Last weekend, a huge turmoil swept the root-enthusiast Android community as it was discovered then confirmed that the Netflix app was being blocked from showing up in search results on the Play Store for rooted devices. At the time, Netflix said it was using Widevine to block unsupported devices, but that made no sense to us: the app was still functional if it was sideloaded, it was only not showing up as compatible in the Play Store. So what sorcery was Netflix really using?! Turns out it's a new function of the Google Play Console.

As part of the updates announced for the Play Console at I/O 2017, Google mentions a new Device Catalog section under Release management that lets developers choose with intricate granularity which devices their app supports on the Play Store. Devices can be viewed and excluded by many attributes including RAM and SoC, but the important factor we're interested in is SafetyNet Attestation.

New "Device catalog" lets devs manage the exclusions.

Developers will be able to choose from 3 states shown in the top image: not excluding devices based on SafetyNet, excluding those that don't pass integrity, or excluding the latter plus those that aren't certified by Google. That means any dev could potentially block their apps from showing and being directly installable in the Play Store on devices that are rooted and/or running a custom ROM, as well as on emulators and uncertified devices (think Meizu and its not-so-legal way of getting Play Services and the Play Store on its phones). This is exactly what many of you were afraid would happen after the Play Store app started surfacing a Device certification status.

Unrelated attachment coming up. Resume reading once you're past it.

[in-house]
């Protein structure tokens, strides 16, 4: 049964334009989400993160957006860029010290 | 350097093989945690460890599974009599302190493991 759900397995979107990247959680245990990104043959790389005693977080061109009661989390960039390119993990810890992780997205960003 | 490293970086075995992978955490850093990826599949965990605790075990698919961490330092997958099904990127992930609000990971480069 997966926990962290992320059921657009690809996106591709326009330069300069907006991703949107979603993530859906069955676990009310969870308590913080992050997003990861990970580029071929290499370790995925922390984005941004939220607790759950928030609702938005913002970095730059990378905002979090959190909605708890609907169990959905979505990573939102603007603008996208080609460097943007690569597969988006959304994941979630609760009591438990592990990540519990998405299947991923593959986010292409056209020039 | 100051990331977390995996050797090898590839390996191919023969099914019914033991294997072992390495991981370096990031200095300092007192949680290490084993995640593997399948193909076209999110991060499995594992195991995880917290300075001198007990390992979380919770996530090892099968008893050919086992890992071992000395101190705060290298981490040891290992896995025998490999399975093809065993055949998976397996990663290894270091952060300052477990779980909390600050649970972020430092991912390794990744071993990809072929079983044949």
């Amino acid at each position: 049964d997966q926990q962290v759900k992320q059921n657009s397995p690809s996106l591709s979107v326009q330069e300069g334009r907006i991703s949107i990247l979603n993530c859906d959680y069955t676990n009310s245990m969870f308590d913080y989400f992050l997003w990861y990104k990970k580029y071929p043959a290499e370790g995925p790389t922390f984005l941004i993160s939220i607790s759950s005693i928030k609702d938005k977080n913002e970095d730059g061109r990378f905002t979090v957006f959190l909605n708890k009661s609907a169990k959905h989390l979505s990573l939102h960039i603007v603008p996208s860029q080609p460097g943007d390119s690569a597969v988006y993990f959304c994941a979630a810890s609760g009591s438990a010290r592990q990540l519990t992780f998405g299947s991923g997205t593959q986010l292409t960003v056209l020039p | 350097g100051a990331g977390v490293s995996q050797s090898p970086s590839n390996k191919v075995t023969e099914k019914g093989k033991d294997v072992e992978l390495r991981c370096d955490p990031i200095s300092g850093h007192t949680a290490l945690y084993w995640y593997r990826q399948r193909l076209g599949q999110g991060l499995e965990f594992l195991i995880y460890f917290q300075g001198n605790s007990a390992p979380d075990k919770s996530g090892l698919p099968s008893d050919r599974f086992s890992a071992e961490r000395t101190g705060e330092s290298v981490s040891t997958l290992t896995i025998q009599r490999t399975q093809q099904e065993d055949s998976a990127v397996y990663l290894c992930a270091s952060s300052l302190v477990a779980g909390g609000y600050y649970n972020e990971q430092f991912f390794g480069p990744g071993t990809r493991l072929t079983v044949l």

This is different from the full SafetyNet API implementation that apps like Android Pay and Pokémon Go use. In the case of Pay/Go, the attestation check happens when the app is installed on your phone and doesn't allow it to run unless it passes the integrity test. But in the case of the Play Console, the attestation check happens when you're browsing the Play Store and only affects the availability of the app for your device. If the full SafetyNet API isn't included in the app itself, you will still be able to grab the APK from other sources, install it, and the app will work just fine.

Still, this spells trouble for rooted users and the Android enthusiast community as a whole. Google keeps erecting more and more obstacles each day in the face of root and custom ROMs and even if this won't stop root users who should be knowledgable enough to know how/where to grab an APK and install it, it will make things more and more difficult and maybe less and less worth the trouble. But y'all are rebels and you'll keep on finding a way around it, won't you?

Alternate title: At the root of the Android community's troubles, this SafetyNet catches everything